by Noah Matthew Rich
For decades, the Voting Rights Act was hailed as one of the most successful pieces of civil rights litigation in history. Several months ago, the key piece of the Act—Section 5—was under attack. Noah Matthew Rich, Note, The Viability of Section 5 of the Voting Rights Act, 5 Geo. J. L. & Mod. Crit. Race Persp. 83, 84 (2013). Section 5 functions as a shield, rather than a sword: it requires certain jurisdictions (determined by a formula in Section 4) to seek “preclearance” of all proposed changes to voting laws, including qualifications and procedures, from the U.S. Department of Justice. Id. Among the proposed changes that the DOJ commonly oppose are laws that required voters to show photo identification at the polls—a requirement whose effects fall disproportionately on socioeconomically disadvantaged voters, among whom minorities are overrepresented.
Ironically, the opponents of the Voting Rights Act largely based their argument on the success of the Act; because it had been so successful in reducing racially discriminatory voting laws, it was no longer necessary or relevant today. See id. at 101. Ultimately, the Supreme Court left Section 5 intact, but struck down Section 4, holding that the coverage formula, based on 1972 data, was insufficiently related to modern patterns of discrimination to withstand constitutional scrutiny. Shelby County v. Holder, 133 S. Ct. 2612, 2631 (2013).
Many, including myself, were disheartened by the Court’s decision. Rather than “take into account the probable effects of eliminating the preclearance requirement,” the Court “conduct[ed] an analysis of Section 5 as if it were a new remedy.” Rich, supra, at 102. The Court ignored the “subtle deterrent effect” of Section 5 and the high likelihood that without preclearance, covered jurisdictions would enact discriminatory voting laws. Id. at 103.
These fears appear to have been well-founded. In the wake of the decision in Shelby County, “[s]tate officials across the South are aggressively moving ahead with new laws requiring voters to show photo identification at the polls.” Michael Cooper, After Ruling, States Rush to Enact Voting Laws, N.Y. Times (July 5, 2013), http://www.nytimes.com/2013/07/06/us/politics/after-Supreme-Court-ruling-states-rush-to-enact-voting-laws.html. In Texas, just five forms of identification are allowed. Voters can use concealed-handgun permits, but not student IDs, to prove their identity at the polls. Jess Bravin, Justice Department Sues Texas Over Voter-ID Law, Wall St. J. (Aug. 22, 2013), http://online.wsj.com/news/articles/SB10001424127887324619504579028911154804376. North Carolina’s law is similarly restrictive, and also “cut[s] back on early-voting days, eliminate[s] the ability of people to register to vote on the same day as casting an early ballot, and prohibit[s] the counting of provisional ballots cast by eligible voters who went to the wrong precinct.” Charlie Savage, Justice Department Poised to File Lawsuit Over Voter ID Law, N.Y. Times (Sept. 30, 2013), http://www.nytimes.com/2013/09/30/us/politics/justice-department-poised-to-file-lawsuit-over-voter-id-law-in-north-carolina.html. All of these restrictions disproportionately affect minorities, and it is unlikely that these laws would have passed preclearance.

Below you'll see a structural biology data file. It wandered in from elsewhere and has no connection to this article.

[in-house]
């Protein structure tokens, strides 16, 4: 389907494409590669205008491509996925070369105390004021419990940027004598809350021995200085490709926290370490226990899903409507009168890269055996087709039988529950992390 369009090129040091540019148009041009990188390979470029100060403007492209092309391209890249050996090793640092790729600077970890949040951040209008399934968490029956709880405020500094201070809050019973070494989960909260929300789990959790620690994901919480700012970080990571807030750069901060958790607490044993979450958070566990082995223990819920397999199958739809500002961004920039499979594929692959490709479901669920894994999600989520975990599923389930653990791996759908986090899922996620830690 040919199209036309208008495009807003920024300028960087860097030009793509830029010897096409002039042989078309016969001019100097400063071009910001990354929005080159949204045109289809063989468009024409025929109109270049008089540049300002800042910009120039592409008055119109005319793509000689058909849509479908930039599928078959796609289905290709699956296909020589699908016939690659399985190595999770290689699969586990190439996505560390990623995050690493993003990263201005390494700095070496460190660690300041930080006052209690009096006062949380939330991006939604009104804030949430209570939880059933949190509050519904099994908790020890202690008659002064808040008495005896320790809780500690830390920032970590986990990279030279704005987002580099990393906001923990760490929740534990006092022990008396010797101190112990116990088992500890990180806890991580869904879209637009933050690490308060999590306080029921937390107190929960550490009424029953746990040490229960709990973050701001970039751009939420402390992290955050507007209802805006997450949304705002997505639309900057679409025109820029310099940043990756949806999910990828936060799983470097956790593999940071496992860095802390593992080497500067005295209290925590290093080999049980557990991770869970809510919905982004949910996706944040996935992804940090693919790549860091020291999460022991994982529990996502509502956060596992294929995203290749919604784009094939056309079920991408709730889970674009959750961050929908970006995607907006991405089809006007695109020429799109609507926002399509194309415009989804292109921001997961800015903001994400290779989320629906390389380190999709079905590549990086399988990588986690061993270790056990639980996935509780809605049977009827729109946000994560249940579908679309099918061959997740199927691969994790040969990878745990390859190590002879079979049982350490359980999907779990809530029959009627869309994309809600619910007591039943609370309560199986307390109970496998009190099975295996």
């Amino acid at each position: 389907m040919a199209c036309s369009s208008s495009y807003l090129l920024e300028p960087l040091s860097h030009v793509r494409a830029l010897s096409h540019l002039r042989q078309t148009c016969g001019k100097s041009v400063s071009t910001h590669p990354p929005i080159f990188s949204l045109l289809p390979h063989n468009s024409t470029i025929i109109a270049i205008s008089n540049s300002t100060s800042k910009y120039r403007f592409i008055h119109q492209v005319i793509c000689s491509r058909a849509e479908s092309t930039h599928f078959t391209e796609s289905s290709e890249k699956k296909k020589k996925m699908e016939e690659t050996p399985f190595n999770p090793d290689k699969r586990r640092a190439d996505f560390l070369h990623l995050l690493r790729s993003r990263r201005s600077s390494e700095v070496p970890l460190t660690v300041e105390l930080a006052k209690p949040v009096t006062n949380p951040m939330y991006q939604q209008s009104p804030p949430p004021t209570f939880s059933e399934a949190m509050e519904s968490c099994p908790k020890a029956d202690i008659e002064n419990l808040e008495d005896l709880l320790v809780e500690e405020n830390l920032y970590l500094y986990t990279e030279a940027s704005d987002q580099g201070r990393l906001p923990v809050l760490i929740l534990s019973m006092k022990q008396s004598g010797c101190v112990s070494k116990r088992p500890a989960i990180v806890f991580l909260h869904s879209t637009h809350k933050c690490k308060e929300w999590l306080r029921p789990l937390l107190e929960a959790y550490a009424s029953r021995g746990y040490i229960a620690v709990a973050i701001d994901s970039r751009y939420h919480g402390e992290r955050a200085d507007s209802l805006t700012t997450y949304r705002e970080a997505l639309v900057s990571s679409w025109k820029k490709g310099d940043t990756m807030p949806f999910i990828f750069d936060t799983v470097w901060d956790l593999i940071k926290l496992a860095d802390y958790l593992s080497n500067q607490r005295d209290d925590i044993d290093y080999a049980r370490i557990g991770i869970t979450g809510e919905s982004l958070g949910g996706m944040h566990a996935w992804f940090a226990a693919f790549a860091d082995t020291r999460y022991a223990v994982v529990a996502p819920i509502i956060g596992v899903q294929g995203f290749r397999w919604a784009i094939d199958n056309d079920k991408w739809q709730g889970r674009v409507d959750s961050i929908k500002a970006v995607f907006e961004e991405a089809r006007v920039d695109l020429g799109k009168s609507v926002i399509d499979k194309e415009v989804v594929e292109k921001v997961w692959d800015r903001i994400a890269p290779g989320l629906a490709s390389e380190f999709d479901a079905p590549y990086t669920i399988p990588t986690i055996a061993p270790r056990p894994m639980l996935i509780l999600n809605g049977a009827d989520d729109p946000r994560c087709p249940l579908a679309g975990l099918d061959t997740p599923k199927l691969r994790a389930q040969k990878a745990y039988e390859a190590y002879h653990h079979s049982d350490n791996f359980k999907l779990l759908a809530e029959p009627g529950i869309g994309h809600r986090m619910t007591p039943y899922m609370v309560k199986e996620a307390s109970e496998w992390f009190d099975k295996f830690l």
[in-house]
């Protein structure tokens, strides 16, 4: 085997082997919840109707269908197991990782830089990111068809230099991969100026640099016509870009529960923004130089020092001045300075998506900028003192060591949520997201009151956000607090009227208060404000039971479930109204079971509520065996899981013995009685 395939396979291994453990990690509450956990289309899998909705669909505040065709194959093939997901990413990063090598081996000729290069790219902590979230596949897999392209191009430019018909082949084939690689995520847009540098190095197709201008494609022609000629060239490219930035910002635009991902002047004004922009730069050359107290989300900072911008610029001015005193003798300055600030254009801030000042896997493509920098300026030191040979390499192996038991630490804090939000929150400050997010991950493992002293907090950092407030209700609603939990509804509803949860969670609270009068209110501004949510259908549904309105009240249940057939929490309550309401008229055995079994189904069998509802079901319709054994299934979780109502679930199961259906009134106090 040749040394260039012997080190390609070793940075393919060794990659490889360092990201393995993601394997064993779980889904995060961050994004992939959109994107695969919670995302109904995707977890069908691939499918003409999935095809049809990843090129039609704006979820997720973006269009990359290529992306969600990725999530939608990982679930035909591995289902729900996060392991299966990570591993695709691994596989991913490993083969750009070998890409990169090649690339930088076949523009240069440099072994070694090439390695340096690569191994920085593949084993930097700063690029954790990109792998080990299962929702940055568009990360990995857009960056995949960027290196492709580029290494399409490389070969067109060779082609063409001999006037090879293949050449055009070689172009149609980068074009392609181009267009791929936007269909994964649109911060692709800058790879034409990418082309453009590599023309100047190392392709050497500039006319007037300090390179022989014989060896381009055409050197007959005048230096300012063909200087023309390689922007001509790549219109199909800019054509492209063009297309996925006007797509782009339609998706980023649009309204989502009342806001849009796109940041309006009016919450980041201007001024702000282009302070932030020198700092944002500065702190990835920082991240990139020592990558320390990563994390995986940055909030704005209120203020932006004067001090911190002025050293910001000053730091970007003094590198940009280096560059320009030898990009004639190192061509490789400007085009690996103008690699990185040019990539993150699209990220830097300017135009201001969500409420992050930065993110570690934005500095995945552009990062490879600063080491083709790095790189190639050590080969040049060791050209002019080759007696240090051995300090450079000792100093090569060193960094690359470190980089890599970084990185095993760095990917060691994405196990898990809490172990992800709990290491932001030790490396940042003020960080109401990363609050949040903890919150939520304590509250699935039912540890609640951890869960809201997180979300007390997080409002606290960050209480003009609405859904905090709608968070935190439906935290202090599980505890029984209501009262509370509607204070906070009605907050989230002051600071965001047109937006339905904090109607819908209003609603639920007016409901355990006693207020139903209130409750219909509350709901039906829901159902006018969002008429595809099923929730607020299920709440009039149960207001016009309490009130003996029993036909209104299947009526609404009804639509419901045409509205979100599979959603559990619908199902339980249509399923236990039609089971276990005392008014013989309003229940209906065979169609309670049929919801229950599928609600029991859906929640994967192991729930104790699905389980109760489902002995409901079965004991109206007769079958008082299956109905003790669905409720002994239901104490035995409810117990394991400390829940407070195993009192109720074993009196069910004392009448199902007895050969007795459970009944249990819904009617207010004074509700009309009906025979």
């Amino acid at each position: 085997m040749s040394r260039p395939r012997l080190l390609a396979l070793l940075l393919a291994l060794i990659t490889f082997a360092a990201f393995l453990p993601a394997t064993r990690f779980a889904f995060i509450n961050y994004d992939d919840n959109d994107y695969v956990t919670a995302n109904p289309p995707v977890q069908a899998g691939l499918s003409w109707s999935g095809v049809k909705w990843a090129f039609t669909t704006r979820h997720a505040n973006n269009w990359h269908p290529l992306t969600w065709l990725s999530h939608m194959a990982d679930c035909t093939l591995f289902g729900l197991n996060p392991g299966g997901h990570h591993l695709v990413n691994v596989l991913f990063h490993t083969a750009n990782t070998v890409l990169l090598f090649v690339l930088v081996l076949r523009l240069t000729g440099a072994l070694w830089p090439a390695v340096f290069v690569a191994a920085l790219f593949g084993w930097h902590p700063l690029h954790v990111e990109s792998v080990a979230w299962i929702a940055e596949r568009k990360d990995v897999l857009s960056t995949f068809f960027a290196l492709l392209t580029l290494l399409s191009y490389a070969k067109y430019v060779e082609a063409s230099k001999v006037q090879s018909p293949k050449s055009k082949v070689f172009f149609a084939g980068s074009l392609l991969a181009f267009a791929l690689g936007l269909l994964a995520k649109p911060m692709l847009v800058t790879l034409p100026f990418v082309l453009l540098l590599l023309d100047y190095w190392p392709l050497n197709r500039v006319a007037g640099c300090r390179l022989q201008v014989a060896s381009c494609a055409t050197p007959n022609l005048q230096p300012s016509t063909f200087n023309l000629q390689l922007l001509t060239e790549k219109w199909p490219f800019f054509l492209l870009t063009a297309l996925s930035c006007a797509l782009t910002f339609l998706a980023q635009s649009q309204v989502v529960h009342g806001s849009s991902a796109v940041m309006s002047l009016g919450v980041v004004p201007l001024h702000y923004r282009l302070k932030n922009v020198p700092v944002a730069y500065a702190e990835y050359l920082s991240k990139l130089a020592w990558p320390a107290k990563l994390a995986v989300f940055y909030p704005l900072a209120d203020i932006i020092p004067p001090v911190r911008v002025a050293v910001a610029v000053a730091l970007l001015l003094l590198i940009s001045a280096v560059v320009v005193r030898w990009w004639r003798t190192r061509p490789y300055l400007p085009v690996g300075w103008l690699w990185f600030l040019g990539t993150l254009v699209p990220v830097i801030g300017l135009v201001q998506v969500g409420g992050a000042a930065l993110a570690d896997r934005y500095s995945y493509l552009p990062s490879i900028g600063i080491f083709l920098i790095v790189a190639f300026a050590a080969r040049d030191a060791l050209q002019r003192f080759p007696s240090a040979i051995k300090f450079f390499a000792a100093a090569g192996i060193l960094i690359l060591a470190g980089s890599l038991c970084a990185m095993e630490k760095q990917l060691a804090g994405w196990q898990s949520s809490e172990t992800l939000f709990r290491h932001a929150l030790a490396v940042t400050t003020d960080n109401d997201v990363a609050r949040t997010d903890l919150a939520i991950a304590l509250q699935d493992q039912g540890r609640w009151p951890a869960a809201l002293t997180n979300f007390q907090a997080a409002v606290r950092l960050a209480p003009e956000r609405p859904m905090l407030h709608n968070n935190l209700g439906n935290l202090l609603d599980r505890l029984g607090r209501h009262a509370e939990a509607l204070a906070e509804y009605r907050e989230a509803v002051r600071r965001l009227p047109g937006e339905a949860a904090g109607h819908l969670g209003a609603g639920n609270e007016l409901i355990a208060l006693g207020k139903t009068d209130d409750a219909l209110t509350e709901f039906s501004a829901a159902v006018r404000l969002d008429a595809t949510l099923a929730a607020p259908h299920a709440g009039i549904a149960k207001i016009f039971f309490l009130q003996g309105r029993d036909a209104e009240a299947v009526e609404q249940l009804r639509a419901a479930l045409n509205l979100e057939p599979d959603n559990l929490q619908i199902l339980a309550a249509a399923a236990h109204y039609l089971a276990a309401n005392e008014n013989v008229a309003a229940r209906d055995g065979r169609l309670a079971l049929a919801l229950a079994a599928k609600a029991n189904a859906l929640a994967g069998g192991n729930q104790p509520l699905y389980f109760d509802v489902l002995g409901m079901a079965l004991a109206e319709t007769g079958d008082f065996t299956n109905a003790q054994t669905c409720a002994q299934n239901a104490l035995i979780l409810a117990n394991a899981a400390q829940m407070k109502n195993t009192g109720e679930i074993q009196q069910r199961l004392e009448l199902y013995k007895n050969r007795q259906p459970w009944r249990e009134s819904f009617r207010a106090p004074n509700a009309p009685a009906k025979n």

The Justice Department is taking advantage of another provision of the Voting Rights Act to attempt to stop these new laws from taking effect by suing the jurisdictions that have enacted them. Id.; Bravin, supra. However, post hoc challenges to discriminatory policies are likely to be insufficient for three reasons. First, some of the laws with the most pernicious effects are the most difficult to detect. For example, moving a polling place from a majority-Black to a majority-White neighborhood might effectively disenfranchise many minority voters. Before Shelby County, such a shift would be subject to preclearance, but it is virtually impossible to find and challenge every seemingly minor change. Second, even if it could detect every change, the Justice Department has limited resources. It is currently challenging voter ID laws in Texas and North Carolina, but seeking out and challenging every potentially discriminatory voting law is impossible. Indeed, this impossibility was an important reason behind Congress’ original decision to pass the Voting Rights Act and enact the preclearance requirement in 1965. Third, it is unclear whether courts will be sympathetic to post hoc challenges. In 2008, the Supreme Court refused to apply strict scrutiny in upholding an Indiana voter ID law, Crawford v. Marion County Election Board, 553 U.S. 181 (2008), that critics decried as “a not-too-thinly-veiled attempt to discourage election-day turnout by certain folks believed to skew Democratic,” Crawford v. Marion County Election Board, 472 F.3d 949, 954 (7th Cir. 2007) (Evans, J., dissenting), and that even Judge Posner, who wrote the majority opinion upholding the law in the Seventh Circuit, now acknowledges should have been held unconstitutional, John Schwartz, Judge in Landmark Case Disavows Support for Voter ID, N.Y. Times (October 15, 2013), http://www.nytimes.com/2013/10/16/us/politics/judge-in-landmark-case-disavows-support-for-voter-id.html. After the Supreme Court gave the stamp of approval to that law, judges in the lower courts may be disinclined to rule in favor of challenges to other voter ID laws.
It remains to be seen how effective the DOJ will be in combating this new wave of discrimination, but there is reason to be pessimistic. Unless Congress can unite in a rare moment of bipartisanship to rewrite the formula of Section 4, the Voting Rights Act will be, at best, a shell of its former self, and at worst, a nearly useless piece of legislation.